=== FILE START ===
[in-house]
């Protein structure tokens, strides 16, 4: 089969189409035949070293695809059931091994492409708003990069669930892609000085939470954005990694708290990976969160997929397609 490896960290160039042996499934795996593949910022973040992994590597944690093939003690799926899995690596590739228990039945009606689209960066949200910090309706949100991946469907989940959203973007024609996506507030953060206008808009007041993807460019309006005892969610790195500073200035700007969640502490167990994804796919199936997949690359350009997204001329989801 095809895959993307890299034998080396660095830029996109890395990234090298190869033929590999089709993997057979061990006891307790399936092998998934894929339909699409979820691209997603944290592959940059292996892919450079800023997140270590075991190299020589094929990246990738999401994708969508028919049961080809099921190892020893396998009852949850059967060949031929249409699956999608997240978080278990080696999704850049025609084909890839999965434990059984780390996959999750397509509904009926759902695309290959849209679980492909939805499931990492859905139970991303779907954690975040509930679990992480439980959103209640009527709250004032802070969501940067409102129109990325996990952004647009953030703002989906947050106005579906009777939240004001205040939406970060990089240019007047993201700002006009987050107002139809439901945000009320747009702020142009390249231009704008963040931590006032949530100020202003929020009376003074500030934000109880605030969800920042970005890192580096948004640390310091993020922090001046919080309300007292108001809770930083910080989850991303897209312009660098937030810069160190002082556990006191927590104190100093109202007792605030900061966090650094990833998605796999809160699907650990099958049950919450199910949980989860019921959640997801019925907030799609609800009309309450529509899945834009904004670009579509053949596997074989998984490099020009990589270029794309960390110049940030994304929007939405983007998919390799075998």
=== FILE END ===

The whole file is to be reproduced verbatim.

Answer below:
[in-house]
């Protein structure tokens, strides 16, 4: 089969189409035949070293695809059931091994492409708003990069669930892609000085939470954005990694708290990976969160997929397609 490896960290160039042996499934795996593949910022973040992994590597944690093939003690799926899995690596590739228990039945009606689209960066949200910090309706949100991946469907989940959203973007024609996506507030953060206008808009007041993807460019309006005892969610790195500073200035700007969640502490167990994804796919199936997949690359350009997204001329989801 095809895959993307890299034998080396660095830029996109890395990234090298190869033929590999089709993997057979061990006891307790399936092998998934894929339909699409979820691209997603944290592959940059292996892919450079800023997140270590075991190299020589094929990246990738999401994708969508028919049961080809099921190892020893396998009852949850059967060949031929249409699956999608997240978080278990080696999704850049025609084909890839999965434990059984780390996959999750397509509904009926759902695309290959849209679980492909939805499931990492859905139970991303779907954690975040509930679990992480439980959103209640009527709250004032802070969501940067409102129109990325996990952004647009953030703002989906947050106005579906009777939240004001205040939406970060990089240019007047993201700002006009987050107002139809439901945000009320747009702020142009390249231009704008963040931590006032949530100020202003929020009376003074500030934000109880605030969800920042970005890192580096948004640390310091993020922090001046919080309300007292108001809770930083910080989850991303897209312009660098937030810069160190002082556990006191927590104190100093109202007792605030900061966090650094990833998605796999809160699907650990099958049950919450199910949980989860019921959640997801019925907030799609609800009309309450529509899945834009904004670009579509053949596997074989998984490099020009990589270029794309960390110049940030994304929007939405983007998919390799075998």